Posted on November 19, 2010 in Viewpoint with James Zogby

Prince Turki al-Faisal, former Saudi Ambassador to the United States, Britain and Ireland, director of Saudi Arabia’s intelligence service and current chairman of the Faisal center, provided his perspective on U.S. foreign policy in the Middle East and South Asia. Prince Turki discussed President Obama’s declining approval rating in Saudi Arabia, stating “the mood [in the Middle East region] is one of despondency, disappointment, and not great expectations, contrary to what it was in the middle of 2009, after President Obama's speech in Cairo.” In particular, the Prince believes the expectations have diminished on the Arab-Israeli peace process, especially with respect to the President’s ability to persuade the Israelis to stop settlement activity in the Palestinian territories. Prince Turki, however, was hopeful about the future of Iraq, and expressed support for the country's new government.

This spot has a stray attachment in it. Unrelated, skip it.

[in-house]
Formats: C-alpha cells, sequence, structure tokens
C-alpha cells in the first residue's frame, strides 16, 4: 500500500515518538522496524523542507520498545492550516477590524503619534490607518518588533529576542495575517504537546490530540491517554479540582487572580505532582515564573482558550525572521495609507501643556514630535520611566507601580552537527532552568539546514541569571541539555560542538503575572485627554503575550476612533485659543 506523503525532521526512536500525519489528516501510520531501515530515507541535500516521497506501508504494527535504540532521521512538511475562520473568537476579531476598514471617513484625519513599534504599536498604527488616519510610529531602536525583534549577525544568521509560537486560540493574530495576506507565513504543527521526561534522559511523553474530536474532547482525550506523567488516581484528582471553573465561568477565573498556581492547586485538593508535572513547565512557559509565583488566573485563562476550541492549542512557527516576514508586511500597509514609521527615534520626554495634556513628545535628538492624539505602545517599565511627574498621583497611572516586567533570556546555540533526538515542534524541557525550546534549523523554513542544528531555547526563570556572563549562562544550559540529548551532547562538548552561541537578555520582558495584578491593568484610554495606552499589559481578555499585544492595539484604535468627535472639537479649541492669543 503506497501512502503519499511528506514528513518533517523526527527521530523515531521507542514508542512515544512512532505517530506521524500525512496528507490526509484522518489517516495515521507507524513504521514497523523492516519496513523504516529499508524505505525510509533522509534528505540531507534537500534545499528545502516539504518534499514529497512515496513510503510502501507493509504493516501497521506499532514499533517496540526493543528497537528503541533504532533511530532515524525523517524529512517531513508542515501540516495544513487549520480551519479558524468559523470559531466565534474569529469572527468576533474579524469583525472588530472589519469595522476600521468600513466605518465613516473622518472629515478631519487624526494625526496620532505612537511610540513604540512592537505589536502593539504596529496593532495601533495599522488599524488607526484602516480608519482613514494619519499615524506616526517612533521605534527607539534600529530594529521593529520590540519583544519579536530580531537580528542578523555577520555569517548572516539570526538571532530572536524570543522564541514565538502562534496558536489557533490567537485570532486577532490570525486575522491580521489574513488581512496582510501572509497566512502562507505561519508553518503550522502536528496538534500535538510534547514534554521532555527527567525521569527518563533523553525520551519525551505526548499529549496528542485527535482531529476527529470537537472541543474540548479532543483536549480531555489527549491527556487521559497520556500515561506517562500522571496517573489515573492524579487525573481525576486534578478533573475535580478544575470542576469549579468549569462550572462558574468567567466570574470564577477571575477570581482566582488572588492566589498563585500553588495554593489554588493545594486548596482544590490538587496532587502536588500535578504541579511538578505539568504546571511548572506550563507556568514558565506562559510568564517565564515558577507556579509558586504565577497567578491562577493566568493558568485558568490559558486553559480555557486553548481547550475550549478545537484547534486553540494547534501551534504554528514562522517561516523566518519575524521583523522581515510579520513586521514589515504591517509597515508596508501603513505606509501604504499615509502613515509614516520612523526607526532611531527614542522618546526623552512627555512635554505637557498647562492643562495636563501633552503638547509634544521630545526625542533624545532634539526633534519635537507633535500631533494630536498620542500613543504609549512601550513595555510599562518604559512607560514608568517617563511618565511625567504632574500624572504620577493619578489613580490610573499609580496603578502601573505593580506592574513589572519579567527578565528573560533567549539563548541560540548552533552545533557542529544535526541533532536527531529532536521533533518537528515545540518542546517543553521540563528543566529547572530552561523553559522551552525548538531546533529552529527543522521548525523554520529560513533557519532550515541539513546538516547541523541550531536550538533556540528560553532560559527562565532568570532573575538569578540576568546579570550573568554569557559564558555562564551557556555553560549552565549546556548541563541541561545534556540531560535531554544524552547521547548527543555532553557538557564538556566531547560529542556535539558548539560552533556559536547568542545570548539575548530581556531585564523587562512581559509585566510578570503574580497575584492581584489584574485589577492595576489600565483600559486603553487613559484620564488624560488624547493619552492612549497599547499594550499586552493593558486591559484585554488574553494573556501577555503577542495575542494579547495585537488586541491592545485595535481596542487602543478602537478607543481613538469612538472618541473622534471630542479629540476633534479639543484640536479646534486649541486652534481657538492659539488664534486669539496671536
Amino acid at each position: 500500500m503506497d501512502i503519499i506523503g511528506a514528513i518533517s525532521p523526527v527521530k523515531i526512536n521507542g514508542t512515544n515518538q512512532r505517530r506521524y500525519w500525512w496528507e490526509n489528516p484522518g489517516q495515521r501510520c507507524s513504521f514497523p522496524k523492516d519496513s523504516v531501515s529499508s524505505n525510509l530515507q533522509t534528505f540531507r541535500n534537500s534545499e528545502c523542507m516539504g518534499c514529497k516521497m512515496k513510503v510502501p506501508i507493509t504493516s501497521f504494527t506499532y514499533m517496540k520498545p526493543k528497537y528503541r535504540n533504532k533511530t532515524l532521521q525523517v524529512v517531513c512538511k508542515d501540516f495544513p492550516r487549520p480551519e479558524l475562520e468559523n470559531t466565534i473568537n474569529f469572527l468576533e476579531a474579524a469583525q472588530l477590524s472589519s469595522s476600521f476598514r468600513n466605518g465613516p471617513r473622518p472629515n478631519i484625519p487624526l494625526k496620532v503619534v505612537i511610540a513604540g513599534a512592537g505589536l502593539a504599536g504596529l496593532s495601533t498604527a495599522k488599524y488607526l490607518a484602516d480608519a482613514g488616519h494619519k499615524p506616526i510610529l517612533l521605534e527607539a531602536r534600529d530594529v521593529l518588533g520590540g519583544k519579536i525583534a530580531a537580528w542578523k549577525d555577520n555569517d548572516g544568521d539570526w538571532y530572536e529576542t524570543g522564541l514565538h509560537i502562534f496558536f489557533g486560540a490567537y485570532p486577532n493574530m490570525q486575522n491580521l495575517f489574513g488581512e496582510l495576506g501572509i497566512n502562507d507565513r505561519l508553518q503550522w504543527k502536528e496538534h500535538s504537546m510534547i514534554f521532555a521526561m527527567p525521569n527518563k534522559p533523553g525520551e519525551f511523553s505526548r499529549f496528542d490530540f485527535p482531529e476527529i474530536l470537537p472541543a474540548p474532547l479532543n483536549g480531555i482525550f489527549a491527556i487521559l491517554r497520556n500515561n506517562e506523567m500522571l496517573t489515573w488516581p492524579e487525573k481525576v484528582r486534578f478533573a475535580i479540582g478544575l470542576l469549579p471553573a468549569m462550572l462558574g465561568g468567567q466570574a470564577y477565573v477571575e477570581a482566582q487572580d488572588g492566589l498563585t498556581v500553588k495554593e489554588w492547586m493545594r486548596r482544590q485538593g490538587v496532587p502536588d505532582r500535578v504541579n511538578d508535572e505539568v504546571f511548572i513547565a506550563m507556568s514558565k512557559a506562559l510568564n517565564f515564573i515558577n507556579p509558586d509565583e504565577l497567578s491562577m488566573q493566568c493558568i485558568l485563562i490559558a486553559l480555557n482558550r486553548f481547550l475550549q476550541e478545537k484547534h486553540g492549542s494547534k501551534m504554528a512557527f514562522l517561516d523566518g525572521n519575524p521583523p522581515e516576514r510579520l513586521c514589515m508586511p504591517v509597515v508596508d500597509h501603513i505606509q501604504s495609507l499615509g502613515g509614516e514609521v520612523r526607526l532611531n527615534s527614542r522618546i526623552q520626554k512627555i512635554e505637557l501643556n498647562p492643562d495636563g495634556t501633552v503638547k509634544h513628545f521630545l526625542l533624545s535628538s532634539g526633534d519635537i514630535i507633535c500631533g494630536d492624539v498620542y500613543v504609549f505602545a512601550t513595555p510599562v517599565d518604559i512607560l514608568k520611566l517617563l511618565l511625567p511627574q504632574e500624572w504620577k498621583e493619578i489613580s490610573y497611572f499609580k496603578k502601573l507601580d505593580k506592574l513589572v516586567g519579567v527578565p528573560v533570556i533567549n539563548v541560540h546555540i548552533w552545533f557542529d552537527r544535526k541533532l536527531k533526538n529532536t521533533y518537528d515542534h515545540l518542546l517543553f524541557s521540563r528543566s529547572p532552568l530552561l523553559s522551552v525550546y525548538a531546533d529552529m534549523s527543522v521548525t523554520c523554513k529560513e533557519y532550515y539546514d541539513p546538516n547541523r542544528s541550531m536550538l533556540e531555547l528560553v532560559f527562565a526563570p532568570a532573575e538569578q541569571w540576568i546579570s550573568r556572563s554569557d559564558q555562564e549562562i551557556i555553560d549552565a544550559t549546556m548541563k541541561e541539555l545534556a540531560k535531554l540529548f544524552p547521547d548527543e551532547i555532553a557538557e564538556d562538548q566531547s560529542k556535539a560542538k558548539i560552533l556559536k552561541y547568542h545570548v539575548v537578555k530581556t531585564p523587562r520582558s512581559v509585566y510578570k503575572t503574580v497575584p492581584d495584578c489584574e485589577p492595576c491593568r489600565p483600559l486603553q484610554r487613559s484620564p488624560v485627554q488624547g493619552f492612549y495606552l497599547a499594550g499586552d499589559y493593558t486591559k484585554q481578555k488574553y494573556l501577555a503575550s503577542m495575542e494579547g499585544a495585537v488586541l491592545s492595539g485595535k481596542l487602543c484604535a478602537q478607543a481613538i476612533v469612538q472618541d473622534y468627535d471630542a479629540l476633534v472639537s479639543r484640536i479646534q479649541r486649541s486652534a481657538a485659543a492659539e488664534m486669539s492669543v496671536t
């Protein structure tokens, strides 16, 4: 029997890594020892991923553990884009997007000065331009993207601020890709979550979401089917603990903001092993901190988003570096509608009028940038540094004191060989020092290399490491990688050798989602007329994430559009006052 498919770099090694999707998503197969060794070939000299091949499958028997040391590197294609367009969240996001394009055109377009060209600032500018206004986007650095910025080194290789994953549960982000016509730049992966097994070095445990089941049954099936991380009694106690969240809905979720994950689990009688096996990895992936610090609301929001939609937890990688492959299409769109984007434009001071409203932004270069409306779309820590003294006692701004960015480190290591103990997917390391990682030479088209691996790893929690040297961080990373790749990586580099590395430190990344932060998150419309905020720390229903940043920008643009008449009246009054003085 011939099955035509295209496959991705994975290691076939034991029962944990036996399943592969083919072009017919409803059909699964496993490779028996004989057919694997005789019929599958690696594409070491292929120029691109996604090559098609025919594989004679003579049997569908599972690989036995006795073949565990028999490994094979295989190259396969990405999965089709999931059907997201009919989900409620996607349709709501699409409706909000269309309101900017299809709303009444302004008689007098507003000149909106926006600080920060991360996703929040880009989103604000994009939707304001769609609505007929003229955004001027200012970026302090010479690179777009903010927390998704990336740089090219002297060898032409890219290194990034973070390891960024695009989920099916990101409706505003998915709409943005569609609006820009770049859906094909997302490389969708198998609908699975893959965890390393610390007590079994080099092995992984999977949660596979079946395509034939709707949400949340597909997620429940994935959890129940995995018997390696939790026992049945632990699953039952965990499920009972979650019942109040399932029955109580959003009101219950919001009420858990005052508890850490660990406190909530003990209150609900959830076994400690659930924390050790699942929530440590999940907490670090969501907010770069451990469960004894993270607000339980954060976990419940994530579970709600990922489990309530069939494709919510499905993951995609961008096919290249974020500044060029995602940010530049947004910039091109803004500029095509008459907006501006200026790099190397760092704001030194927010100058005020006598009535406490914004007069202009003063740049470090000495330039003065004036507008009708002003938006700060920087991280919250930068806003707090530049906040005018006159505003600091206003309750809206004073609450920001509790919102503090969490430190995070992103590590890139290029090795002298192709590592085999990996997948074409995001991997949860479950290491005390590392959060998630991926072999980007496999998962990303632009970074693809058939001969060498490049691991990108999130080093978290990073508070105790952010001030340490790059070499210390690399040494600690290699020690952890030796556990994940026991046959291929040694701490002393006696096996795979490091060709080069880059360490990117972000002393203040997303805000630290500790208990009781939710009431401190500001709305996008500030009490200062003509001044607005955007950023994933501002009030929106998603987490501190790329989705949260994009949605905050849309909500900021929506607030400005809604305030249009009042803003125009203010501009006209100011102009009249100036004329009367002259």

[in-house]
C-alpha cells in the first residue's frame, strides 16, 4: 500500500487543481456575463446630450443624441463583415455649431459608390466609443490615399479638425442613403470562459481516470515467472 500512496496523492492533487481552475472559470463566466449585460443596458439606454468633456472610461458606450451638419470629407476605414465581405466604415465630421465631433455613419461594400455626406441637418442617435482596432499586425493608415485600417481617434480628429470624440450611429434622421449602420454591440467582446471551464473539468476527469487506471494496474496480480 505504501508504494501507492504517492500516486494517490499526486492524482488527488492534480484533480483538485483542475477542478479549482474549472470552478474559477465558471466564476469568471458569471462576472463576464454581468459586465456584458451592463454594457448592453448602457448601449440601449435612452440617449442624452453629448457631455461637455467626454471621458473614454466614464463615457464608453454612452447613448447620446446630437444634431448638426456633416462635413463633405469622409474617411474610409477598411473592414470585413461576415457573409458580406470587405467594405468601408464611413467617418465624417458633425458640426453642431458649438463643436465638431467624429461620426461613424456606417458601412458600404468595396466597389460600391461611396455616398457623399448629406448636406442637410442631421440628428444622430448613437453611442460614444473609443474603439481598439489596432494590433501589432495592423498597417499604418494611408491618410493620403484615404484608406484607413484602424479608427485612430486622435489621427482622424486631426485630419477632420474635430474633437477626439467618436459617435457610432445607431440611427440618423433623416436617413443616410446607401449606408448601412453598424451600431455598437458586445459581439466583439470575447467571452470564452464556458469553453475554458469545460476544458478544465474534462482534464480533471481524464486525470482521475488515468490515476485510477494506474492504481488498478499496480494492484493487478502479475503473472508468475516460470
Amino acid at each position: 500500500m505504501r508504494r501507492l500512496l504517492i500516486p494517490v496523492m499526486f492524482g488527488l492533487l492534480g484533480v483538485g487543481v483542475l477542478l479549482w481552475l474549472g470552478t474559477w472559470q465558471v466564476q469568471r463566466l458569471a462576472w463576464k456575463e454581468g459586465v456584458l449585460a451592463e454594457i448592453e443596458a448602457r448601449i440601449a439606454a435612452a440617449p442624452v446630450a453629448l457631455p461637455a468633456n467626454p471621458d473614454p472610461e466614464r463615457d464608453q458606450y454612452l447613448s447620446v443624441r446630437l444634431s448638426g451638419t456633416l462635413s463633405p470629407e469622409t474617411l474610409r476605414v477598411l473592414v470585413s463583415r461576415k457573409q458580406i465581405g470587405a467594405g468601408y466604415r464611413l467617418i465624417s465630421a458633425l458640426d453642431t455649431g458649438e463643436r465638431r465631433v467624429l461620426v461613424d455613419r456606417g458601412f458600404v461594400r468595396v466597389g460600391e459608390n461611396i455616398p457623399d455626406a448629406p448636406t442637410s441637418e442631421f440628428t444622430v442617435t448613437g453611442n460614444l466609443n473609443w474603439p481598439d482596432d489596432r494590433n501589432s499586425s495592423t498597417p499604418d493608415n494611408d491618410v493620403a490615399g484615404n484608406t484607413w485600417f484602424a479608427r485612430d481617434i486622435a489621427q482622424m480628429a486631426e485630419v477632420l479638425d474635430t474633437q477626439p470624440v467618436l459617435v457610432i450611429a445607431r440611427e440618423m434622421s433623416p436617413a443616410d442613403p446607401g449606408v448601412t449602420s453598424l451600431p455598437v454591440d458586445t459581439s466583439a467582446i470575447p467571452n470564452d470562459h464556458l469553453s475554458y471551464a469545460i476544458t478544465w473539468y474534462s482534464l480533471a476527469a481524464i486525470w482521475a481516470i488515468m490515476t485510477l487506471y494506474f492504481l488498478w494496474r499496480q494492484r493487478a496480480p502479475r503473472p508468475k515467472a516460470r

Arab American Comedian, Dean Obeidallah discussed a wide range of issues, including his role as Executive Producer in the 3rd annual Amman Stand-Up Comedy Festival. In the first part of his segment, Mr. Obeidallah took a serious look at Islamophobia in the U.S. He expressed frustration and anger with what he termed “base hatred” towards Muslims and Islam. “It's [Islamophobic rhetoric] accepted as normal discourse,” said Obeidallah. When asked how anti-Muslim remarks affect his comedy, Obeidallah jokingly suggested: “We might do the Islamophobia award, tongue in cheek awards show. You have to hold up a light to these comments.” Mr. Obeidallah briefly discussed the new TSA full body scanners and joked, “I went through one and I felt self conscious. I asked them not to laugh.” Concluding his segment, Obeidallah commented on the annual Amman Stand up Comedy Festival and discussed clips from the festival's previous two years.

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